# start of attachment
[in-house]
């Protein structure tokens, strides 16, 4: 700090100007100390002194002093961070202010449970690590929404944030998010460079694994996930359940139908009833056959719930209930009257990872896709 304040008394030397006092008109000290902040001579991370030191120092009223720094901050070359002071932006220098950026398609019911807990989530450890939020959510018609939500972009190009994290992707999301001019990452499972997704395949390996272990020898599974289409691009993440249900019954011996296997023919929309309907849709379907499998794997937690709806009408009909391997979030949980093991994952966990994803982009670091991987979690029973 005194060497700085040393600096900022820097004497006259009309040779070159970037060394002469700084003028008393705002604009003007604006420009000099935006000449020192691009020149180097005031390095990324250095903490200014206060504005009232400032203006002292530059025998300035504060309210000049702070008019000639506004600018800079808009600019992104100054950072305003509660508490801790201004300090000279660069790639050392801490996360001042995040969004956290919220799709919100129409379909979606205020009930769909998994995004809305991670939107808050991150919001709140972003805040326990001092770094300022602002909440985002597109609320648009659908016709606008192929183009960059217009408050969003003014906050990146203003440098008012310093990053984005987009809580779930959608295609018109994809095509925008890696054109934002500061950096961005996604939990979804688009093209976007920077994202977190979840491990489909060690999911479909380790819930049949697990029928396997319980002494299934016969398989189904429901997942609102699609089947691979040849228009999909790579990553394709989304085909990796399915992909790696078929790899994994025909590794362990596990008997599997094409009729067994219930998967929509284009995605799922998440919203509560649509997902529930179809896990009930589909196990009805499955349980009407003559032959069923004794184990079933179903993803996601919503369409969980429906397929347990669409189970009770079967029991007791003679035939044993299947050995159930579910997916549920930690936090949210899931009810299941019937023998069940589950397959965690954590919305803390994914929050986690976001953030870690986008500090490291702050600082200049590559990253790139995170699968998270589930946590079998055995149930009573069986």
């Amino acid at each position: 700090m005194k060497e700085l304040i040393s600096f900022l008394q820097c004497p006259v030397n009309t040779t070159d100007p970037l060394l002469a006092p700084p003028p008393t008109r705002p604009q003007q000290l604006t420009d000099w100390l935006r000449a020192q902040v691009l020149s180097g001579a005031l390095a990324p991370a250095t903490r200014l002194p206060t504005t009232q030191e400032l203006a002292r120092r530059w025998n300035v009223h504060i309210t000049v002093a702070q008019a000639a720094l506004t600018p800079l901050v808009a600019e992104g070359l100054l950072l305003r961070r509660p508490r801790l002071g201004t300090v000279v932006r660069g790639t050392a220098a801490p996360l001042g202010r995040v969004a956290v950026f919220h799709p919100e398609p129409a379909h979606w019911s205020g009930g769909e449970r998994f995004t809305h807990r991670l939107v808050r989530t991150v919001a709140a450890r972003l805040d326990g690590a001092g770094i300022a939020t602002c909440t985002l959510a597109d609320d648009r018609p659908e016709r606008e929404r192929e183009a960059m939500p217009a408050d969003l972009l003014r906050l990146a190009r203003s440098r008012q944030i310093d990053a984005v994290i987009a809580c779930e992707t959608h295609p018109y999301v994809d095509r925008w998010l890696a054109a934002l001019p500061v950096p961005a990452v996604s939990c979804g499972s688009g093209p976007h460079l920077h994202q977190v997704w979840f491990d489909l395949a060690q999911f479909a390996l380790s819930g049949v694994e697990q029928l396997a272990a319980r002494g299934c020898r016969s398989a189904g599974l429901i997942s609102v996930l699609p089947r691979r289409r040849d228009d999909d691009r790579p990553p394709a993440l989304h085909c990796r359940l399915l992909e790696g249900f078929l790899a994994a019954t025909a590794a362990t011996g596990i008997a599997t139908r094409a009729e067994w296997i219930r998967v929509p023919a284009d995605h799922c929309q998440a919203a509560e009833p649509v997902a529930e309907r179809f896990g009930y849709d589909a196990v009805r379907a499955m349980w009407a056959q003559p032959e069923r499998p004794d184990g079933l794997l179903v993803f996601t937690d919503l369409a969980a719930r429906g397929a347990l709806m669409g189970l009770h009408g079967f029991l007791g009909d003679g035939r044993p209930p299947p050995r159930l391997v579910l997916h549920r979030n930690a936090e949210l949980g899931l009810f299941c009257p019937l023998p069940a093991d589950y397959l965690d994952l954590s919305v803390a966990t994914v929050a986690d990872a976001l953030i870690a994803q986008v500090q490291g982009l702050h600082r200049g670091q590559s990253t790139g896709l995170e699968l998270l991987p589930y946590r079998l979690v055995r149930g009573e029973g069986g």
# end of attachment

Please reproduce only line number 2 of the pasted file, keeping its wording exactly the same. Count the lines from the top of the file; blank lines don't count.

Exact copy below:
């Protein structure tokens, strides 16, 4: 700090100007100390002194002093961070202010449970690590929404944030998010460079694994996930359940139908009833056959719930209930009257990872896709 304040008394030397006092008109000290902040001579991370030191120092009223720094901050070359002071932006220098950026398609019911807990989530450890939020959510018609939500972009190009994290992707999301001019990452499972997704395949390996272990020898599974289409691009993440249900019954011996296997023919929309309907849709379907499998794997937690709806009408009909391997979030949980093991994952966990994803982009670091991987979690029973 005194060497700085040393600096900022820097004497006259009309040779070159970037060394002469700084003028008393705002604009003007604006420009000099935006000449020192691009020149180097005031390095990324250095903490200014206060504005009232400032203006002292530059025998300035504060309210000049702070008019000639506004600018800079808009600019992104100054950072305003509660508490801790201004300090000279660069790639050392801490996360001042995040969004956290919220799709919100129409379909979606205020009930769909998994995004809305991670939107808050991150919001709140972003805040326990001092770094300022602002909440985002597109609320648009659908016709606008192929183009960059217009408050969003003014906050990146203003440098008012310093990053984005987009809580779930959608295609018109994809095509925008890696054109934002500061950096961005996604939990979804688009093209976007920077994202977190979840491990489909060690999911479909380790819930049949697990029928396997319980002494299934016969398989189904429901997942609102699609089947691979040849228009999909790579990553394709989304085909990796399915992909790696078929790899994994025909590794362990596990008997599997094409009729067994219930998967929509284009995605799922998440919203509560649509997902529930179809896990009930589909196990009805499955349980009407003559032959069923004794184990079933179903993803996601919503369409969980429906397929347990669409189970009770079967029991007791003679035939044993299947050995159930579910997916549920930690936090949210899931009810299941019937023998069940589950397959965690954590919305803390994914929050986690976001953030870690986008500090490291702050600082200049590559990253790139995170699968998270589930946590079998055995149930009573069986």